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I've noticed that some of my tools, especially the more expensive ones (e.g., a wire cutter), come lubed. So, is it necessary to keep them lubricated? If so, what kind of oil should I use?

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It depends on how you treat and where you store your tools. For the average person, the worst condition their tools will experience is the boat ride from China and the drilled out hinge point is typically the only area of metal uncoated so it is oiled before shipping. Now if we get away from hand tools especially talking about pneumatic tools then yeah, almost all should be oiled regularly. – Jason Oct 1 '13 at 21:06
i'm guessing that this isn't lubrication as much as it is just to prevent rusting when in transit and on the shelf. the more expensive ones are expected to last longer, and i'm sure every little bit of protection helps. – alt Oct 2 '13 at 17:20
The threat of rust does not end when you leave the store. I have had tools that I rarely use form a nice patina just from sitting in my damp basement. – dfc Nov 22 '13 at 22:22

Short answer: Yes, if you want your tools to last.

A quick story: I have a set of Crestoloy Crescent wrenches that are nearing 100 years old. They were passed from my Great Grandpa to my Grandpa to me. I use them at least once a week. The tools have worked on farm equipment, on boats, on cars, and on houses. At times, they have been carelessly left in fields or damp environments. During all of this, the tools were regularly wiped down with a thin layer of oil. Today, those wrenches are devoid of rust and fully operational.

Oil on the metal portions of tools will do wonders for the longevity of the tool. The oil will repel water and prevent rust, along with lubricating any moving parts.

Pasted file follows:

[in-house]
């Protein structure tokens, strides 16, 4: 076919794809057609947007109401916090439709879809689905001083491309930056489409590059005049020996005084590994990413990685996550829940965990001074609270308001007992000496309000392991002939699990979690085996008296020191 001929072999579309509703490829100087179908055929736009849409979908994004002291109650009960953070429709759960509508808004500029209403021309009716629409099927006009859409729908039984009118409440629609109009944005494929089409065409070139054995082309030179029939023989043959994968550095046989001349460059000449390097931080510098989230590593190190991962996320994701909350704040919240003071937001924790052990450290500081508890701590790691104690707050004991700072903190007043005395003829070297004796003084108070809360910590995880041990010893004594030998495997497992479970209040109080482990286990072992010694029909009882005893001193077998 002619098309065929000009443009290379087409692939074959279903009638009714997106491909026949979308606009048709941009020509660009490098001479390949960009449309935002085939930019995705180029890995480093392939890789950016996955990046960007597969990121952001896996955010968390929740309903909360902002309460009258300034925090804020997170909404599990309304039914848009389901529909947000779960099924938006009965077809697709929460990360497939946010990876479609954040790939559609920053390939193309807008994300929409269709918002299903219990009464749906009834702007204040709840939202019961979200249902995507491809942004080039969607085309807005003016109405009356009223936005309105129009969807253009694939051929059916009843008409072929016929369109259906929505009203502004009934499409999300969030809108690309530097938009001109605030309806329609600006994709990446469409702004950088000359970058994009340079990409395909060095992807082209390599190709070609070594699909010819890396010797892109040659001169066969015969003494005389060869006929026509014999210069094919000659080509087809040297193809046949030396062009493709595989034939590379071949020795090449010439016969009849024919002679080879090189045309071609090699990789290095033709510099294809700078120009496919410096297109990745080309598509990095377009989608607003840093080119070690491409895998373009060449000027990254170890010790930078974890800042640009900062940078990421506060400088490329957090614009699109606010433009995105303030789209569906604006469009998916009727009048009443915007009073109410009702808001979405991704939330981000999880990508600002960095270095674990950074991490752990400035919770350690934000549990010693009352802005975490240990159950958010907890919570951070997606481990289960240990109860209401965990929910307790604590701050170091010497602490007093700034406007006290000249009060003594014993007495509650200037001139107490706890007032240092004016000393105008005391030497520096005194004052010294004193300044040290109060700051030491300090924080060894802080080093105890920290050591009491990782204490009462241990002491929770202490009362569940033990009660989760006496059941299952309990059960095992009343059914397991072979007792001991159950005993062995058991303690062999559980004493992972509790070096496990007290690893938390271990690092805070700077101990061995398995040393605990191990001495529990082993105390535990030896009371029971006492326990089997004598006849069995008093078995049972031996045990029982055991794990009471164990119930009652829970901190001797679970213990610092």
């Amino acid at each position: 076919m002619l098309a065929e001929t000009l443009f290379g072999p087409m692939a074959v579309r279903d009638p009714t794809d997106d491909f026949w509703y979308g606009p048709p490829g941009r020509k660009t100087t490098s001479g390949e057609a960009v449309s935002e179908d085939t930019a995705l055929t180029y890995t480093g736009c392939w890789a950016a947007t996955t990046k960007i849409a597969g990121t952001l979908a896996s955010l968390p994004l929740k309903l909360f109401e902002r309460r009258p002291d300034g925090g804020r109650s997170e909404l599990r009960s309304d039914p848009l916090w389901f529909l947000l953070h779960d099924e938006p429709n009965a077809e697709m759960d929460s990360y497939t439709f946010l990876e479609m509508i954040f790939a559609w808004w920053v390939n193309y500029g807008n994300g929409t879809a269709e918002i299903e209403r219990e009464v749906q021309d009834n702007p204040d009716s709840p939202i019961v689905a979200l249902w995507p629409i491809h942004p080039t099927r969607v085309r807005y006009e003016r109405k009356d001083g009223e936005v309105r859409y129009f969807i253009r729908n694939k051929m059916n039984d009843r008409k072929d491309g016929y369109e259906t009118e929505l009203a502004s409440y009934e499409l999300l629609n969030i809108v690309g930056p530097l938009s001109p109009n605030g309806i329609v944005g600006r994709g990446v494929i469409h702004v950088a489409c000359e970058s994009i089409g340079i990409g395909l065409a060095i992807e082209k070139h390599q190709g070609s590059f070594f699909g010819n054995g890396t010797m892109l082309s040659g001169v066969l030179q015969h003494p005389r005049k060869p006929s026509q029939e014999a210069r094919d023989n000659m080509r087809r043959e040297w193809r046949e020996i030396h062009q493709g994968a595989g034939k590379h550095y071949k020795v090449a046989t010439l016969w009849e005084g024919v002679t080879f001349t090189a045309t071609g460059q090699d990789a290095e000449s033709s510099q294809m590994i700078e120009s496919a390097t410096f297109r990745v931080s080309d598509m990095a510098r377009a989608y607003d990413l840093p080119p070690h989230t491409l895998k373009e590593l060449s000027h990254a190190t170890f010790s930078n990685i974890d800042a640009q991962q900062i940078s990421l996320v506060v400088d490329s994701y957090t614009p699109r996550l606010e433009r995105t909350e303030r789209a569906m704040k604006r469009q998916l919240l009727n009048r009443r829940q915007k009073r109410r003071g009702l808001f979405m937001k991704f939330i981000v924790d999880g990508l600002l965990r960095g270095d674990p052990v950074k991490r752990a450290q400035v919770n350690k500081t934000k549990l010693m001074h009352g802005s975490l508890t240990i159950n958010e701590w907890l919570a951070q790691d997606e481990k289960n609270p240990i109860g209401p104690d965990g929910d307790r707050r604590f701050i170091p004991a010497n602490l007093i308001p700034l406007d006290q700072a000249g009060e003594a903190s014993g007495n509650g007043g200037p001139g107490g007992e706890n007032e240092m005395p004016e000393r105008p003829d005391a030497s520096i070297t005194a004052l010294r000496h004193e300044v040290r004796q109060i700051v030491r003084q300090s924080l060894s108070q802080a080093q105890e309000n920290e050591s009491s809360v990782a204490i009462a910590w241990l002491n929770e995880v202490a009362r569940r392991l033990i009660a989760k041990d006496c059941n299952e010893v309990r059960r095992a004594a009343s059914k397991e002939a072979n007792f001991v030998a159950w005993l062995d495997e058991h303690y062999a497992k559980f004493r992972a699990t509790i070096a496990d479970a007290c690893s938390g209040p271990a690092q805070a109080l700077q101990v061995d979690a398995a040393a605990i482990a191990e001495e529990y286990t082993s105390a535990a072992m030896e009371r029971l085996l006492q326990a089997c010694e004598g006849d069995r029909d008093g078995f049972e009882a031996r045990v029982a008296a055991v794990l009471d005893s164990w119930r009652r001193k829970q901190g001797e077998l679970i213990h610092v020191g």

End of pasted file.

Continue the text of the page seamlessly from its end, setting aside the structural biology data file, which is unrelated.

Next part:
The type of oil doesn't matter so much (see the comment below for someone who knows more about oil than I do). Lots of people recommend WD-40. It's cheap and widely available. My Great Grandpa used clean motor oil on all of his tools. A dab of oil on a rag, then wipe them over the tools when you're done working. I use lubricating oil meant for an air compressor.

You don't need much oil to get the job done. None of my tools feel greasy; all of them look and feel dry, except on the moving parts.

A warning. Do NOT oil plastic or rubber parts of your tools. Oil can make plastic and rubber pieces (like handles) brittle and lead to cracking.

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Tri-flow is probably the best for bonding into the metal surfaces and preventing corrosion. WD-40, while a water displacer, has a lot of volatile components and tends to disappear. LPS-3 is a waxy based compound that leaves a cosmoline like layer to keep moisture off tools. The old standby, motor oil, always works, doesn't evaporate off like WD-40. – Fiasco Labs Dec 6 '13 at 15:53

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